I am not aware of any other issues concerning allegations of backdoors in OpenBSD. The code changes fast, even if the allegations are true and there had indeed been a backdoor introduced, it's most likely been fixed as a side effects of continuous development and auditing through time. OpenBSD claims on its webpage: "Only two remote holes in the default install, in a heck of a long time!". So it's worth looking these two remote holes, how they were introduced and why. This could add some relevance to the Thesis, one could analyze how related or unrelated to a third party (governments, ...) these two critical issues were.

  • I am not aware of other issues actually, as they say on the ML, the code changes fast and bugs happen all the time. However, what you can check is which where the remotely exploitable bugs on OpenBSD default install, they boast having only a few in a heck of a long time. It might be interesting to see how they happened.
    – Aki
    Feb 7, 2012 at 18:40
  • What? Your comment makes no sense. Please explain it within your answer. The article linked to is over 2 years ago, there wasn't any sort of additional information in the article itself, just what basically amounts to rumors. As you point out there was no evidence there was ever a reason for concern to begin with.
    – Ramhound
    Feb 7, 2012 at 19:38
  • Wiil do. The mails linked are 1 day earlier than the article linked in the question. You have dozens of mails (just click next in thread) from developers explaining the situation and investigating the allegation. Proof of their work can be found on the openbsd-cvs mailing list, just look for commits after December 14th 2010. They don't like to waste time and make public announcements, so the information is right there, in the tech mailing list and the CVS logs. Other blogs and paper just extrapolate information from these sources.
    – Aki
    Feb 7, 2012 at 19:50
  • Thanks @Aki, that was was I've been looking for. I wanted to clarify my understanding of whole issue with OpenBSD, FBI and IPSEC stack. Feb 7, 2012 at 21:04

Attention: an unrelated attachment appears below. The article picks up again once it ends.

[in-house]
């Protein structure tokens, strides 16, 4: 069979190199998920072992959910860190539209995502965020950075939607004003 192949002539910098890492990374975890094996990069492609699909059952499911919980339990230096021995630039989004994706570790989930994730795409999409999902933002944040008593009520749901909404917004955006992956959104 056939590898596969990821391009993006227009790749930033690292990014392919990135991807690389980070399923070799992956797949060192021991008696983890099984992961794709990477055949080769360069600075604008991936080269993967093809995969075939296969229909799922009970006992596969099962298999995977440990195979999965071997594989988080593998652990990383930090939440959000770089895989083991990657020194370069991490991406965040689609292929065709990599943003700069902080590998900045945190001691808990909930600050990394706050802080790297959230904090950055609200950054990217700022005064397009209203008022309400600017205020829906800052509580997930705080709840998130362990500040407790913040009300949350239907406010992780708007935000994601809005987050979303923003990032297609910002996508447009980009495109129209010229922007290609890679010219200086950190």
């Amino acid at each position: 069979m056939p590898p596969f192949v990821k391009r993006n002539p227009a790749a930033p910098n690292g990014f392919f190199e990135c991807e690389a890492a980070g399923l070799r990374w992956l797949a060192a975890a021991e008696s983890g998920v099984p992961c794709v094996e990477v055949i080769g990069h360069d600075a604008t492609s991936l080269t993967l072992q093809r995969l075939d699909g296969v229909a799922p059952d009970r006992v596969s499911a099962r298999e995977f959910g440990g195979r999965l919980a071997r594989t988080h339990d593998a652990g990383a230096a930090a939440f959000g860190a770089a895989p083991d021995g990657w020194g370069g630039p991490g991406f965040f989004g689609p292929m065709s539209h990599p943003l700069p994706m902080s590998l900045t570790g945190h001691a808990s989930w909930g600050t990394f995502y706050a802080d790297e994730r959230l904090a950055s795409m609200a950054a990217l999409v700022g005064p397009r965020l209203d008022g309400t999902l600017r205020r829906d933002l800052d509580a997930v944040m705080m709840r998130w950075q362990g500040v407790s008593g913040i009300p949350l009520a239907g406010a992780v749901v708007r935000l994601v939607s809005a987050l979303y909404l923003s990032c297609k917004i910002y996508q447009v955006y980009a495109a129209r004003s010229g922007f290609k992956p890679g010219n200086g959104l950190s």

• You can dig through the full-disclosure mailing list archives as well, I recall seeing a funny issue about a well visible backdoor in an opensource software. The code was even commented saying that nobody even bothered looking at the code except bad guys. Underlining the failure of opensource in providing more code review/security 99% of the time.
    – Aki
    Feb 7, 2012 at 21:23

The closest thing I've seen to what you're asking (and it has nothing to do with state-sponsorship) is this speech by Ken Thompson during his Turing Award Lecture. It basically asks the question, if the gcc compiler was at one point poisoned to produce compilers which produced backdoor-ed code, and then the was used to compile gcc for a number of major distros and subsequently the code was destroyed, would we ever know?>

This is more a thought experiment on what could potentially happen if someone were to attack systems high enough up the stack. Interesting concept, there are ways to automate the output of a compiler to ensure that it's sane (assuming your tools were compiled with a good compiler...) but as far as I know they are not implemented on any of the major open-source projects.

  • The linked vulnerability has nothing to do with either intentional backdoors (sponsored or otherwise) or the creation of a backdoored compiler. It's simply an interesting bug caused by undefined behavior being undefined.
    – devnul3
    Feb 14, 2017 at 22:45